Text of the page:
It's hunting season again, and who knows it better than this office? Our neighbor to the south is a meat locker which works overtime this season, thanks to pickup loads of dead deer, elk and, lately, bear. The gang of cats that patrols the alley seems in hog heaven while the animal-lovers among us shudder at the carcasses swinging from hooks, all on their way to "cut, wrapped and frozen" status.
The days continue sunny during this flurry of hunting activity, and we continue to see passers-through like Larry McLaud of Moscow, Idaho, who works for the Idaho Conservation League. Larry told us parking at most trailheads between Denver and Paonia had been snapped up by - you guessed it - hunters. We also chatted with Tom Weis, who is based in Hood River, Ore., and is a staffer with PEER, Public Employees for Environmental Responsibility.
Visiting Paonia from Buena Vista, Colo., known as Buni, as in bugle, to locals, was Jim Gilmore, an electronics engineer and freelance writer. We also talked to Paul Priest, a mechanical designer from Lakewood, Colo., who had just explored the San Rafael Swell and other remote backcountry in Utah.
Tom Watkins, who edited The Wilderness Society's Wilderness magazine, came through Paonia to say hello and goodbye. For budget reasons, the twice-yearly magazine was recently dropped by the Society, and so Tom has decided to resign and devote most of his time to writing history books. Under Tom, Wilderness was literary, accurate and noncommercial. It will be missed.
Tom made his announcement at a meeting of The Wilderness Society's governing council, which traveled to Keystone, Colo., from around the country to give its highest honor - the Robert Marshall Award - to Ted Stanley (of Ted and Jennifer Stanley public-radio underwriting renown) for his lifetime contribution to conservation. Council members also met their new president - William H. Meadows III of San Francisco. Soon, Meadows will leave the Sierra Club, where he directed its Centennial Campaign, to head the 310,000-member society.
Subscriber Vada Sand of Gardena, Calif., and Rutha Hart of nearby Cedaredge, came by to say hello. The two sisters are direct descendants of Samuel Wade, who founded the town of Paonia in the late 19th century. Vada told us that Wade, like many frontiersmen, hated Indians until he fought a battle in the Dakota territory. "An Indian woman had been wounded and he went over and moved her into a more comfortable position. When he did that, she patted his hand in thanks, and that was the end of his hating Indians."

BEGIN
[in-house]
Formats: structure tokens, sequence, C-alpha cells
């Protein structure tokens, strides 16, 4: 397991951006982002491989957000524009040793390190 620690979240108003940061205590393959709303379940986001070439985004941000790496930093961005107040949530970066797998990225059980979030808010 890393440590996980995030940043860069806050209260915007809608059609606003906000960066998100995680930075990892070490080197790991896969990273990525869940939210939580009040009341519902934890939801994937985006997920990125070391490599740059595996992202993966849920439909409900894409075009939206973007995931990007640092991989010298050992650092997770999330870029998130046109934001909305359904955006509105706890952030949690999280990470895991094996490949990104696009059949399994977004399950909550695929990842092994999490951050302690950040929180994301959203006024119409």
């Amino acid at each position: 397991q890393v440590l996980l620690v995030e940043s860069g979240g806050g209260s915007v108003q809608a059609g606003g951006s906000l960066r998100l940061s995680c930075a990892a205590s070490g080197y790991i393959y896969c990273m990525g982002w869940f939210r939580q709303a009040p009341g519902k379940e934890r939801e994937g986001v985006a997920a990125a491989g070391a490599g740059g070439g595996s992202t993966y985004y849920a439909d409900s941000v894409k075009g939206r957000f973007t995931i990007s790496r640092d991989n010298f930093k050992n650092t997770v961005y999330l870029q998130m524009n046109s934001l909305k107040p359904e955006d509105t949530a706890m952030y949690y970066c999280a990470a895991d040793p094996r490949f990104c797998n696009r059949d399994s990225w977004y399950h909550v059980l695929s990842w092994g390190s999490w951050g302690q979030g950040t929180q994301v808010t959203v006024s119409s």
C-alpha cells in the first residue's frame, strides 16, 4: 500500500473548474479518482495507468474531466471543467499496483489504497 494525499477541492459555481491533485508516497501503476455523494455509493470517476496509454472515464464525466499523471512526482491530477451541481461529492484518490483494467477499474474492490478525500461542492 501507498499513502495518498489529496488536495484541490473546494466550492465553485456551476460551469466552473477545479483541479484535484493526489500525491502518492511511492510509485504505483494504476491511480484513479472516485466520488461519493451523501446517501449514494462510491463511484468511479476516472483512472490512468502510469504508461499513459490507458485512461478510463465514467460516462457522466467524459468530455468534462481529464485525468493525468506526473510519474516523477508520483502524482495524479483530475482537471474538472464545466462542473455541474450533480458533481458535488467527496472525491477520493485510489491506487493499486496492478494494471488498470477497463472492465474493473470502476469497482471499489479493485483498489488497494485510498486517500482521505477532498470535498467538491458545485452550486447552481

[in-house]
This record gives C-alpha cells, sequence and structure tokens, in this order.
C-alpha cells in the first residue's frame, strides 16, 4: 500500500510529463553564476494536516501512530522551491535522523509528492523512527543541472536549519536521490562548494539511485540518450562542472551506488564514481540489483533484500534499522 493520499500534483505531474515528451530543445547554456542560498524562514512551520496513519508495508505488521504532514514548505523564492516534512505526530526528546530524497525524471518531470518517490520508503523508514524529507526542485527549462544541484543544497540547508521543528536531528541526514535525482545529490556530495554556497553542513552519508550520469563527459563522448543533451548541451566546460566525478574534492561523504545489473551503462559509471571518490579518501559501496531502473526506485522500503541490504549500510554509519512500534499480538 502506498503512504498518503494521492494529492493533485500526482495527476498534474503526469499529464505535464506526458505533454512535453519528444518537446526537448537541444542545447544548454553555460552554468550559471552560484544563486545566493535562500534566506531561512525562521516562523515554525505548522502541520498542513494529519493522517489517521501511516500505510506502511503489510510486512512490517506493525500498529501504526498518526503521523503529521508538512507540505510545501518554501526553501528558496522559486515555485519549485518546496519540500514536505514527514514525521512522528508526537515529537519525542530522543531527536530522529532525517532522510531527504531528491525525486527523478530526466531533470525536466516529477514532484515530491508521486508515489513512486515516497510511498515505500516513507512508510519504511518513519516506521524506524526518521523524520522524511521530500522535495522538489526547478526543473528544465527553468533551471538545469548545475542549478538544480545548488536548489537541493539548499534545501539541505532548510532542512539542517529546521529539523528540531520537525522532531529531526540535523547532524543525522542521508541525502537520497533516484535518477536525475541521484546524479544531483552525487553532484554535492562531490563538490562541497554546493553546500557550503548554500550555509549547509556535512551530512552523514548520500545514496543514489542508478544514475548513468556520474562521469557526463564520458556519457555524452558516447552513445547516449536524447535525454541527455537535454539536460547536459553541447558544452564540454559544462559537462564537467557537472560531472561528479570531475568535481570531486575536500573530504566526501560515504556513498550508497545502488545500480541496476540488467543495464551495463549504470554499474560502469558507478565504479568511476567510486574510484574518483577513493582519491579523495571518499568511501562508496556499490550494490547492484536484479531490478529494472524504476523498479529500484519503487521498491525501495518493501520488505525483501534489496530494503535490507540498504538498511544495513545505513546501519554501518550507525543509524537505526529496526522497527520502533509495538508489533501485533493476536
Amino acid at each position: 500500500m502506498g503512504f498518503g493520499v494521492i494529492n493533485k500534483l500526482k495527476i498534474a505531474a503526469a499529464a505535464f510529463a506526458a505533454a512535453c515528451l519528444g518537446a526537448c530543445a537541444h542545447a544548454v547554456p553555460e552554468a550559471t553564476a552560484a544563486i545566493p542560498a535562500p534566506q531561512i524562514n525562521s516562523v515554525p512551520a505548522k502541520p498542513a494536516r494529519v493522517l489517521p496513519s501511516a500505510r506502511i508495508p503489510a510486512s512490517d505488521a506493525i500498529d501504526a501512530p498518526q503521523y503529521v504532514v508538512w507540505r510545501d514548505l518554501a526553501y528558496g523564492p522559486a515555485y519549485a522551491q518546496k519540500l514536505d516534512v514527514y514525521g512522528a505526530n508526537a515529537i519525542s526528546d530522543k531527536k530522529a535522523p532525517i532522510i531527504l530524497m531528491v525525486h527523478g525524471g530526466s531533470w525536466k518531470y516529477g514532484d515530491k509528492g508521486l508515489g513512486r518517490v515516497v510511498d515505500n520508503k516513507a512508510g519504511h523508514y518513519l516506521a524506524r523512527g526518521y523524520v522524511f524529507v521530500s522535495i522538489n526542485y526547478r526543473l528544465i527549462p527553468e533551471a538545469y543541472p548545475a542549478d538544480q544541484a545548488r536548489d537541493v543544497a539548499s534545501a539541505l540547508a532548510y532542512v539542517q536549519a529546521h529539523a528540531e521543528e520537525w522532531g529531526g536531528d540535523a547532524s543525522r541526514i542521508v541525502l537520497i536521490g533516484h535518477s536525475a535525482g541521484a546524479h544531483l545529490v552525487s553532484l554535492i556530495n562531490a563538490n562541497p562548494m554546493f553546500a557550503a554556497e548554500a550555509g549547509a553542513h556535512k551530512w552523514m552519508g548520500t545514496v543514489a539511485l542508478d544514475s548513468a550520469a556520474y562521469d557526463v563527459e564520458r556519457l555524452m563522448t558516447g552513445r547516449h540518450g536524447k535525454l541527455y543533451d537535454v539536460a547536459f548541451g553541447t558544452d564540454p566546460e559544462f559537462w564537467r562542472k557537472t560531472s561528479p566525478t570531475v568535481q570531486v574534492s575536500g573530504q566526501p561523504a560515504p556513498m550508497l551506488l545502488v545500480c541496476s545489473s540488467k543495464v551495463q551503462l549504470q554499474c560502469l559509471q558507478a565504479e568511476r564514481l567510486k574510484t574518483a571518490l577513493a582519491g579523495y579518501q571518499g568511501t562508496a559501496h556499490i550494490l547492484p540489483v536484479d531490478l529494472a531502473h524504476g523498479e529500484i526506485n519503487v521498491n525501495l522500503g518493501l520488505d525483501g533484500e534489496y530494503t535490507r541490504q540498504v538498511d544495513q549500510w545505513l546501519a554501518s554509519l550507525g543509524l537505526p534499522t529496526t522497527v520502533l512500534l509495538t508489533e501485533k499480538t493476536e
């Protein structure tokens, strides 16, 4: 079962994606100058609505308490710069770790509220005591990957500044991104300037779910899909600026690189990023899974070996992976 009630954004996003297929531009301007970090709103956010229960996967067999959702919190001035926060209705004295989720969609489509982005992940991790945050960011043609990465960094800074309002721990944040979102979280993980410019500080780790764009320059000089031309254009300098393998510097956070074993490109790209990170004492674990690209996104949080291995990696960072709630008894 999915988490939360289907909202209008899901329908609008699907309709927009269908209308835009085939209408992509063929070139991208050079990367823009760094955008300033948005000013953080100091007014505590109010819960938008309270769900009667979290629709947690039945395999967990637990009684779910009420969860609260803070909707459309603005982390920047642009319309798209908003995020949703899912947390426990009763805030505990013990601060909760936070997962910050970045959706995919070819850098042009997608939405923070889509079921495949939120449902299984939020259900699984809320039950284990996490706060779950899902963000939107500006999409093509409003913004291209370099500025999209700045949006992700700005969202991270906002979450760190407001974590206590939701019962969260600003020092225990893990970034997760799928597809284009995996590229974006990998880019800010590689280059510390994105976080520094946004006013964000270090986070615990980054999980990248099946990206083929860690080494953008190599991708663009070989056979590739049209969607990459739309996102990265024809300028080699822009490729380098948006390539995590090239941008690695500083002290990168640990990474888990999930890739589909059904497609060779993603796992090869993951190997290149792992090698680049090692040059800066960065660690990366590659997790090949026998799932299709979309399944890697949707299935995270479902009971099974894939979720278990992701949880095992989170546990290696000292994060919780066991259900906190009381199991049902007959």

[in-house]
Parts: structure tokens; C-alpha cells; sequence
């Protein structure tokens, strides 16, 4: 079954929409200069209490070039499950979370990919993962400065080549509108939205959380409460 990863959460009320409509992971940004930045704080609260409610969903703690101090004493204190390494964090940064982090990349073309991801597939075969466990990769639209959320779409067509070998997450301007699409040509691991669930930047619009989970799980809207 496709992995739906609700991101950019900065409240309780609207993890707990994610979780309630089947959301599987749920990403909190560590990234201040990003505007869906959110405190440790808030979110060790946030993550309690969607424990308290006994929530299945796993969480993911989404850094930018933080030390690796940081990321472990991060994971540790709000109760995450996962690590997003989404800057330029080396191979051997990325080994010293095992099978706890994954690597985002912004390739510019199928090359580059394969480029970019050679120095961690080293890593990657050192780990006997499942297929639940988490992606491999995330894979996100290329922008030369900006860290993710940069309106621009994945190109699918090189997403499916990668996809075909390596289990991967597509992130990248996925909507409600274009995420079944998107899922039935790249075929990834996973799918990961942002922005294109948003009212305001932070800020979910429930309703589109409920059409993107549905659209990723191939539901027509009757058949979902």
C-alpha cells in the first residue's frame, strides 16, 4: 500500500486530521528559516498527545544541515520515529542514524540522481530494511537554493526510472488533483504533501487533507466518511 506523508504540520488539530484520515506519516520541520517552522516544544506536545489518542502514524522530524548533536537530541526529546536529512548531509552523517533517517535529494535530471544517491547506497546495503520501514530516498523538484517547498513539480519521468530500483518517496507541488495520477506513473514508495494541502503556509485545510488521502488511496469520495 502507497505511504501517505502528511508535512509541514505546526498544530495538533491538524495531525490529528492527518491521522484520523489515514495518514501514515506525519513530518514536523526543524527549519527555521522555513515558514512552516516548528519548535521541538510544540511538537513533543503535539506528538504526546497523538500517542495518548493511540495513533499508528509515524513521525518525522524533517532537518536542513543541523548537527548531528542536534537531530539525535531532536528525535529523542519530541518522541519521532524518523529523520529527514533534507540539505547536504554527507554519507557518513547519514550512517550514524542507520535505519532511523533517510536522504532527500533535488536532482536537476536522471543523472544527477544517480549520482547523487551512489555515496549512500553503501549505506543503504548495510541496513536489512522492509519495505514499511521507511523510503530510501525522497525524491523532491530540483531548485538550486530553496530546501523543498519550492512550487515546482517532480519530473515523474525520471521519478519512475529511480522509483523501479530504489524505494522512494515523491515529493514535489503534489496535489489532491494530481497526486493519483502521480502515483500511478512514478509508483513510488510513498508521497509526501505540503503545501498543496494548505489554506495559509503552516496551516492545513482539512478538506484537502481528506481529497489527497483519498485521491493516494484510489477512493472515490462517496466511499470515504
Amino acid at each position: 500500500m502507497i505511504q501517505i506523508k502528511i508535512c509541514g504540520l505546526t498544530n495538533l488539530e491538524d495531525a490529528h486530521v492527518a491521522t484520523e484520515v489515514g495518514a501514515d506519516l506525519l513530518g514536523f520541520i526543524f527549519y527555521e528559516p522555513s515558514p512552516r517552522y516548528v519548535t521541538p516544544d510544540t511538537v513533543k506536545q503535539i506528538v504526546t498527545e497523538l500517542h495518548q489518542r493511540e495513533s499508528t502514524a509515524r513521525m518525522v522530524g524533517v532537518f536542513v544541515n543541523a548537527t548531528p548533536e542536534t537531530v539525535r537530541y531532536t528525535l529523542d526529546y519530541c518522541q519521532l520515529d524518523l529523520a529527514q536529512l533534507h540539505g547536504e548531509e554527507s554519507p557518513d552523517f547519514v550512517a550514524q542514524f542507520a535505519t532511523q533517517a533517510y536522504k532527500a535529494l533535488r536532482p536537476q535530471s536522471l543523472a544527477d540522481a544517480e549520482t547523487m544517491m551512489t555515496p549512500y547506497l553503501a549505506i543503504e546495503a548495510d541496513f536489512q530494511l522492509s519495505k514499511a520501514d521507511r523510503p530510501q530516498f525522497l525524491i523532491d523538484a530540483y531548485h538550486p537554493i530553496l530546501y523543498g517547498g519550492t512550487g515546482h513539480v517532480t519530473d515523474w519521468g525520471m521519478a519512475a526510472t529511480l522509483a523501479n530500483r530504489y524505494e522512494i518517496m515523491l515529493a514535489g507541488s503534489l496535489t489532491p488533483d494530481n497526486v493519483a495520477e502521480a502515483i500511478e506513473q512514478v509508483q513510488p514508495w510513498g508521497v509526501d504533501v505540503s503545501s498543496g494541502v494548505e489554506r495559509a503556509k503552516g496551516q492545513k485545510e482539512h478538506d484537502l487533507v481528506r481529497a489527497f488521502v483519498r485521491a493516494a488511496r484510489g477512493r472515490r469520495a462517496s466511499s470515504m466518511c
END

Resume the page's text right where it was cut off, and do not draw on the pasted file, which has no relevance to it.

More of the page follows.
Jane Sokolow, a reader from Riverdale, N.Y., tells us that pterodactyls are not "flying dinosaurs," as the Sept. 16 "Heard" column stated. We didn't believe Jane at first, since "Heard" had quoted directly from the authoritative Boobyprise newspaper of Cody, Wyo., but an encyclopedia backed her up.
We also heard recently from HCN board member Michael Ehlers of Boulder, Colo., who suggests our next headline when police arrest demonstrators for protesting timber cuts: "Collared greens."
We heard recently from Cal Sunderland, a longtime newspaperman from Limon and Delta, Colo., who, with his wife, Barbara, is also a superb ballroom dancer and dance teacher. Last winter the couple gamely tried to teach the fox trot and even the tango to some 15 local couples who all confessed to longstanding difficulties with keeping a beat.
Cal, in his 70s now but with ramrod posture and stoic patience, said he was recovering nicely after having had a brain tumor removed. To illustrate how trauma to the head can affect language, Cal sent us a typewritten sample of a "few pharses undiitred and unincrectored ... What you sea is what haopens with writing. Probably take wome time before totale crontrale over those reskel, lidttle anguilaa of speech. I'll keep whapping away at it. Keep in touch and keep dancering! We love your!" Since this note, Cal tells us, his spelling has improved so much it has lost all its charm.
" Betsy Marston for the staff